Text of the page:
It doesn’t take long for Clint Eastwood’s Cry Macho to start making confounding and confusing decisions. The very first scene finds protagonist Mike Milo (Eastwood) driving into work, and upon his arrival he is met by his boss, Howard (Dwight Yoakam), who proceeds to chew him out for being late. Mike’s awful attitude forces the situation to escalate to the point where he is told to pack up his belongings. He does so and leaves, calling Howard a “small, weak and gutless man,” setting up what appears to be a bitter and antagonistic rapport.
Then, following a quick “one year later” chyron, Mike comes home to find Howard waiting for him in his living room, the ex-boss approaching the weary cowboy as a dear old friend in desperate need for his buddy’s help rescuing his estranged son – a deal that Mike agrees to out of a sense of obligation to his former employer. In an instant every notion about their tension-filled relationship established from the previous scene is eliminated.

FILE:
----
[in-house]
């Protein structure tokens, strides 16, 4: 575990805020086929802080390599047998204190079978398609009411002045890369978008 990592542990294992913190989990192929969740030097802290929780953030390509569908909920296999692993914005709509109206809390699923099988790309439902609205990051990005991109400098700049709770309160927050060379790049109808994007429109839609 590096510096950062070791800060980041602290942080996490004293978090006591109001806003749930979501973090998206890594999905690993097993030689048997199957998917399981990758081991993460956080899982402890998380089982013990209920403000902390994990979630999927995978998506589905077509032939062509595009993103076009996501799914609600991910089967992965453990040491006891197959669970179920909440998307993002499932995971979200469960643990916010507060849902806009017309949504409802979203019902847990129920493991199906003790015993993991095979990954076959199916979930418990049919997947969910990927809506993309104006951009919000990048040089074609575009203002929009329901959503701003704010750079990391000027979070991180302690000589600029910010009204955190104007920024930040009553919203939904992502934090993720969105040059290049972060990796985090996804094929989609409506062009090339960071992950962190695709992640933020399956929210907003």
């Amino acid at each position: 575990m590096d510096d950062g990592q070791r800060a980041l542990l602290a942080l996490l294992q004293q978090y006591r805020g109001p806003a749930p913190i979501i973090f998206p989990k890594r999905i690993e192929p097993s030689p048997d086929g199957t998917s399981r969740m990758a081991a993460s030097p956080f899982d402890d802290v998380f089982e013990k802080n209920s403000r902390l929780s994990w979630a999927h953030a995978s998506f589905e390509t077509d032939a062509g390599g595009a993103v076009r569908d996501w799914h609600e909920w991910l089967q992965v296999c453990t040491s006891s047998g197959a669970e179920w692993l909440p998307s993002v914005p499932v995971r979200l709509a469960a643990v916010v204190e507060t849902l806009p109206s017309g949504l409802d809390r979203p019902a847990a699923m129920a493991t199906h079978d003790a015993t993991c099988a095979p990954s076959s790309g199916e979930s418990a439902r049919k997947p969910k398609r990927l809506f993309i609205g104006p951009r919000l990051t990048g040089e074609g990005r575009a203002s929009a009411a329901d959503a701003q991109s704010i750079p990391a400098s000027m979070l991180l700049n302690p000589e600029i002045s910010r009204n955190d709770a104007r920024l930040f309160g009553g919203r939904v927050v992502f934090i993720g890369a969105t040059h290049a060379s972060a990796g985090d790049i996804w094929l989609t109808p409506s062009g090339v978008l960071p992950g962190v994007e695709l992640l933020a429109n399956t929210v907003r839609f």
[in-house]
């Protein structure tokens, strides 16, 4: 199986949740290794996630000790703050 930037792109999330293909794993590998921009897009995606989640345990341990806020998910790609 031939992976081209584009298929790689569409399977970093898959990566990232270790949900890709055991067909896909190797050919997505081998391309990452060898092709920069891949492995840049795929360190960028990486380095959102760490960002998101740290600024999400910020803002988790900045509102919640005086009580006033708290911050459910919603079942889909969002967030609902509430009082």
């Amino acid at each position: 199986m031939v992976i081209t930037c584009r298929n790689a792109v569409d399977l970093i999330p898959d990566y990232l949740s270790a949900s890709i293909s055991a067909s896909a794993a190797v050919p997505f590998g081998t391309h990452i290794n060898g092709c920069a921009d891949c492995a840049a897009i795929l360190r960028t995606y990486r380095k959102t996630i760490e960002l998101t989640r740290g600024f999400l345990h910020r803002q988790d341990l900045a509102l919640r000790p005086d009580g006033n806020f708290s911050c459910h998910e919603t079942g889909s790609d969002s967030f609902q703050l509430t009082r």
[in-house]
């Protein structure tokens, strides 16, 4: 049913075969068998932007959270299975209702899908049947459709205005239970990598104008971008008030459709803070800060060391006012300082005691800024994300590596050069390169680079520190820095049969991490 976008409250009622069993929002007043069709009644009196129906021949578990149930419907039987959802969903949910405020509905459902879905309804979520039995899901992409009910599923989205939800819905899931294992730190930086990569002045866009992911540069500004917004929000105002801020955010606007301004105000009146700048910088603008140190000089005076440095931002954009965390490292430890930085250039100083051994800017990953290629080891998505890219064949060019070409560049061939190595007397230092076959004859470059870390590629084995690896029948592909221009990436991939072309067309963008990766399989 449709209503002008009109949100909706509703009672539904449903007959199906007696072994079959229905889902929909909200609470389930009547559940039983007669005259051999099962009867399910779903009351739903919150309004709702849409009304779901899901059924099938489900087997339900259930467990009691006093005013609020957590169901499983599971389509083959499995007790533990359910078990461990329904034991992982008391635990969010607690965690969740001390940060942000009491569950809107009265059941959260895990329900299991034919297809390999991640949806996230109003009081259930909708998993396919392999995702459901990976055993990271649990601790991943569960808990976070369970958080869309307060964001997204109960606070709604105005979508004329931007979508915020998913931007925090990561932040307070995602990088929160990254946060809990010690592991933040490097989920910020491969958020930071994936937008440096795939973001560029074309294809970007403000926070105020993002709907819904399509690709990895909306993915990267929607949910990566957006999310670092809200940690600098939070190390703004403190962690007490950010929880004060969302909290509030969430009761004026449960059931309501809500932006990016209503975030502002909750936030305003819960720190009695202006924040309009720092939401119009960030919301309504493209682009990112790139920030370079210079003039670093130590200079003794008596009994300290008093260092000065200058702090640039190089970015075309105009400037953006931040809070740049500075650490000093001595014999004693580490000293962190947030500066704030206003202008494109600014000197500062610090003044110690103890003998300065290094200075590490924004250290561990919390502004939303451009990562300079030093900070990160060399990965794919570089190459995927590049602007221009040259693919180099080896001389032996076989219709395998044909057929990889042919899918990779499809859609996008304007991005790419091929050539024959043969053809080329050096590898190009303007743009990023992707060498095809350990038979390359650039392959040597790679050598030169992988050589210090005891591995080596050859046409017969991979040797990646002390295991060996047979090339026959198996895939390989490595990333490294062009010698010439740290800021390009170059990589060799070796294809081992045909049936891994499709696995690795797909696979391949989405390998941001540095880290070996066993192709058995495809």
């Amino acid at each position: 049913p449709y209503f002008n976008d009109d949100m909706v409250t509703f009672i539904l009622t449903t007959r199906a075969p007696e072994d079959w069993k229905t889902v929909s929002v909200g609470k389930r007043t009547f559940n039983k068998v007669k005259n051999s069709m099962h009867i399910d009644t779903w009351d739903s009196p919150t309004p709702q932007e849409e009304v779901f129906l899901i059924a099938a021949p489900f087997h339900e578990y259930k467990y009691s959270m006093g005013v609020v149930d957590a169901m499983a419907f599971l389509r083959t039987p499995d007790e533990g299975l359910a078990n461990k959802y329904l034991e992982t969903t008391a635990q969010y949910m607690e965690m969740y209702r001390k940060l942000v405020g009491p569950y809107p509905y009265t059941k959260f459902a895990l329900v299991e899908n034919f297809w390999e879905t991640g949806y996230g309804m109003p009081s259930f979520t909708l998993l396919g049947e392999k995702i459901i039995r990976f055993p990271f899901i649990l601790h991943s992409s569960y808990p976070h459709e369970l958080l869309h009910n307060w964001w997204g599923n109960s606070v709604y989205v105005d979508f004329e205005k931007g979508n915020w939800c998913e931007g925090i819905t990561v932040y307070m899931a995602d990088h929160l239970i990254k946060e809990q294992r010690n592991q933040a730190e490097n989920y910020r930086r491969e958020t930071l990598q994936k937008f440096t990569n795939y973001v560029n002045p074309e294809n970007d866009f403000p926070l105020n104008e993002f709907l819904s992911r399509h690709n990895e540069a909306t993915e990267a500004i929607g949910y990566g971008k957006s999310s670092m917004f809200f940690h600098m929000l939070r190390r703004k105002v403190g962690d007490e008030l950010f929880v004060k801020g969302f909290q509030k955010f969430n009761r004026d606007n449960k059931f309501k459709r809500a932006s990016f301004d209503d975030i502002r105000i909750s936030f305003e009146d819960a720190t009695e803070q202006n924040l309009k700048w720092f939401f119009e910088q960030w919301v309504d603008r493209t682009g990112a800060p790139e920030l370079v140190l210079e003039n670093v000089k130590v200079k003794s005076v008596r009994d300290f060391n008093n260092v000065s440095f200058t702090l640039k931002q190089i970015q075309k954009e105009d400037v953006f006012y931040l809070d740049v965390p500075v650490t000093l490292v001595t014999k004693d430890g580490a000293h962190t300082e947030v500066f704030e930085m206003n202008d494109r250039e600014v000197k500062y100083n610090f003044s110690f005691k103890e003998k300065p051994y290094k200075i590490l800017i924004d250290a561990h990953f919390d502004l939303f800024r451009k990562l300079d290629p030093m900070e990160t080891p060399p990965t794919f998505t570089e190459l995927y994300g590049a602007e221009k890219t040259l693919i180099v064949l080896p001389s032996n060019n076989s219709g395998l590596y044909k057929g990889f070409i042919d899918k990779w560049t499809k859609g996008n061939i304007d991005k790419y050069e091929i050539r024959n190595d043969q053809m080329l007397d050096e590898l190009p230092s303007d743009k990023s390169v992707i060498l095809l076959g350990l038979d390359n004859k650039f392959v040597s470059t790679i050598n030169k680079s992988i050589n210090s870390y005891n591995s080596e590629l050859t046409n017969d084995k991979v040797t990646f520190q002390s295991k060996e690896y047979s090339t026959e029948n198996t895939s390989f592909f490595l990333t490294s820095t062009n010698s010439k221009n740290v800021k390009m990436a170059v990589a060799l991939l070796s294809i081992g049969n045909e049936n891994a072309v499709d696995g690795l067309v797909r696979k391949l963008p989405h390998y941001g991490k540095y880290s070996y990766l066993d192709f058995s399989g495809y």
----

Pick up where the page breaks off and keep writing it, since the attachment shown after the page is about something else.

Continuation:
It’s a wholly bizarre way of opening a movie – but somewhat in Cry Macho’s defense, it does do an appropriate job setting audiences up for the experience set to unfold. As appealing as the idea of seeing Clint Eastwood in a cowboy hat may be, this is a film that is ridiculously scattershot in its storytelling, all over the map with its characters, and spends the vast majority of its runtime meandering up until it feels it’s time to wrap things up with a deeply unsatisfying ending.
Very loosely based on the novel of the same name by author N. Richard Nash, and based on a script by Nash and Gran Torino/The Mule screenwriter Nick Schenk, Cry Macho is set in 1980 and follows Mike Milo – a retired former Texas rodeo star – as he takes on the alluded-to job. Howard tells him that his 13-year-old boy, Rafael (Eduardo Minett), is living with his mother in Mexico, and that he has some kind of esoteric feeling that the kid is being abused. Asking shockingly few questions considering he’s being asked to commit a felony, Mike says yes and heads across the border.